The onset of diabetes or sudden hypertension and fluid retention during pregnancy, called preeclampsia, are powerful predictors of a woman's future risk of heart disease. For women, the conditions are a potentially useful red flag of potential cardiovascular trouble ahead.
A study of 58,671 pregnant women, published last August in the Annals of Internal Medicine, found that women who developed hypertension and/or gestational diabetes during their first pregnancy developed chronic hypertension at two to three times the rate of women who didn't show these problems during pregnancy. The women also developed a 70 percent higher rate of type 2 diabetes and a 30 percent higher rate of high cholesterol.
If a woman develops one or both of these adverse pregnancy outcomes, they should check their blood pressure every year and see an internist or cardiologist to manage their health within five years of the pregnancy, notes Bairey Merz.
Women may need to watch their blood pressure at earlier ages than men need to
Susan Cheng, M.D., director of public health research at the Smidt Heart Institute at Cedars-Sinai and coauthor of a study published last month in JAMA Cardiology , says that hypertension “is the number one risk factor for any type of major cardiovascular disease.” Hypertension can lead to stroke, heart failure or a heart attack.
After analyzing sex-specific patient blood pressures over the span of 43 years from four community-based health studies across the U.S., Cheng and her research team found that a woman's blood pressure rises earlier in life, and faster, than a man's blood pressure.
So “younger women need to be really on top of their blood pressure. If they don't keep an eye on it, by the time they're older, women are more likely to develop certain types of heart disease, such as a type of heart failure,” she says.
"Our data would suggest that women may need to have a different threshold of blood pressure than what is currently recommended,” notes Cheng.
Women appear to recover differently from a heart attack, though the picture is in no way complete
In October, Michael Nanna, a cardiovascular disease fellow at Duke University School of Medicine, published a study that analyzed data from over 3,000 patients ages 75 and older, following hospitalization for things like heart attack. Their results showed that women had lower rates of obstructive coronary disease and less need for stents than men. However, women had higher rates of bleeding complications after a coronary angioplasty, a procedure that opens narrowed blood vessels. And overall, after such hospitalizations, women experienced greater impacts to things like their mobility and ability to perform daily tasks than men did. “We can do a better job recognizing these impairments and do therapy to address them,” Nanna says.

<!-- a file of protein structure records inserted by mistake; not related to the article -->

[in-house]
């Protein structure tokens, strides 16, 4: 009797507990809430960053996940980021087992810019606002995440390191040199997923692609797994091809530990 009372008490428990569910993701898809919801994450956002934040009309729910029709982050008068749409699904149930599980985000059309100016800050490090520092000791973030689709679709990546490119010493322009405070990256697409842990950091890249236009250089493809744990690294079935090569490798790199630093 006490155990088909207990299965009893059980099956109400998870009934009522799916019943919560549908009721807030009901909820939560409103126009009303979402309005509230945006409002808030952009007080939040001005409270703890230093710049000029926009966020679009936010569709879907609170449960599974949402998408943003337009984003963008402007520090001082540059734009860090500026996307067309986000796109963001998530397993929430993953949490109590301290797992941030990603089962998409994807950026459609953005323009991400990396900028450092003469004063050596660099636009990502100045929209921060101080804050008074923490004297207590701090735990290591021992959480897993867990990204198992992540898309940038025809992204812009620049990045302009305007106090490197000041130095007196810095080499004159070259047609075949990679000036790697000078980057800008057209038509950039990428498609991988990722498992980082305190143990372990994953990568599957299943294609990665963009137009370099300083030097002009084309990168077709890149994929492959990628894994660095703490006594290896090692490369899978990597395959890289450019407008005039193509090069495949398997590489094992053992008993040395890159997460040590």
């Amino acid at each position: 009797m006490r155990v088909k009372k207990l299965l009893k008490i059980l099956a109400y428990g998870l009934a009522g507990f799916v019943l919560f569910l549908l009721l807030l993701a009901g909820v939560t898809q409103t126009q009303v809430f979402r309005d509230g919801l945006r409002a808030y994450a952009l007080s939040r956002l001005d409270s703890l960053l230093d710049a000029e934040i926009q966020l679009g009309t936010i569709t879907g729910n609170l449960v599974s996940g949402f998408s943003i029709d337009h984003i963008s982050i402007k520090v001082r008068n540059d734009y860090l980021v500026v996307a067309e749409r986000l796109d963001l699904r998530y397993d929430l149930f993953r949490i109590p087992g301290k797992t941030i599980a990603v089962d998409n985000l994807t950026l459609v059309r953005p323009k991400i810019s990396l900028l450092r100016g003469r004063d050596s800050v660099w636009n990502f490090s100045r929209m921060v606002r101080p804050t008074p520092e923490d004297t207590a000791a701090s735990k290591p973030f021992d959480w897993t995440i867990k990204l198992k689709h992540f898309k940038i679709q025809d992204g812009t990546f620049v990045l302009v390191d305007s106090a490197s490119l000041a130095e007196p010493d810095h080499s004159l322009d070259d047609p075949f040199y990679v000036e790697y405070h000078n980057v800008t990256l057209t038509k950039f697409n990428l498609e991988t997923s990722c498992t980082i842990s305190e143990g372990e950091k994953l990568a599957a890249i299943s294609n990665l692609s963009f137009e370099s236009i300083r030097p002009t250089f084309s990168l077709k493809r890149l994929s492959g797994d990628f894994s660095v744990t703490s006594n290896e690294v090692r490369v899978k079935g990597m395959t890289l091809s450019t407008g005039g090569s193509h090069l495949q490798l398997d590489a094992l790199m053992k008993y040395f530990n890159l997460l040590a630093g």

Another study published last December in the Journal of the American College of Cardiology found that, contrary to popular belief, women do not have overall worse outcomes than men after a heart attack, says study coauthor O'Donoghue of Brigham and Women's Hospital.
She and her team analyzed outcome data on 68,730 male and female patients within 30 days of hospitalization for chest pain or a special type of heart attack. “When we took into account that women tend to be older than men and have more comorbid conditions when they get a heart attack, they're not at higher risk of a bad outcome,” she says.
Of course, there are exceptions. O'Donoghue says older women do worse than men after a special type of heart attack associated with the sudden rupture of plaque inside the coronary artery.
Why Aren't Women Taking Their Statins?
Michael Nanna, a cardiovascular disease fellow at Duke University School of Medicine in North Carolina, says that women at risk for cardiovascular disease don't receive aggressive cholesterol-lowering drugs called statins.
In a study published in Circulation: Cardiovascular Quality and Outcomes, Nanna and his colleagues examined the use of statin therapy among 5,693 patients with, or at risk for, atherosclerotic cardiovascular disease. They found that 67 percent of the women versus 78 percent of the men received a statin.
The most common reason eligible women are not on statin treatment? Their providers never offered them one.
Also, more women than men declined statin therapy because they didn't feel they were safe and effective. Women were also 7.9 percent more likely to report discontinuing their statin because of a side effect compared with 3.6 percent of men. However, the potential side effects of statins, which can include muscle aches, tenderness or weakness, are considered low, notes Nanna. The side effects reported may be related to a “nocebo effect,” where negative expectations about a treatment leads to a negative effect.
"This is just one piece of a larger puzzle of suboptimal treatment seen in women,” says Nanna.
"Closing the treatment gap requires all of us to maintain consistency in the care we provide in clinical settings,” says Nanna. “We need to rededicate ourselves to teaching the safety of statins and their use in reducing cardiovascular risk."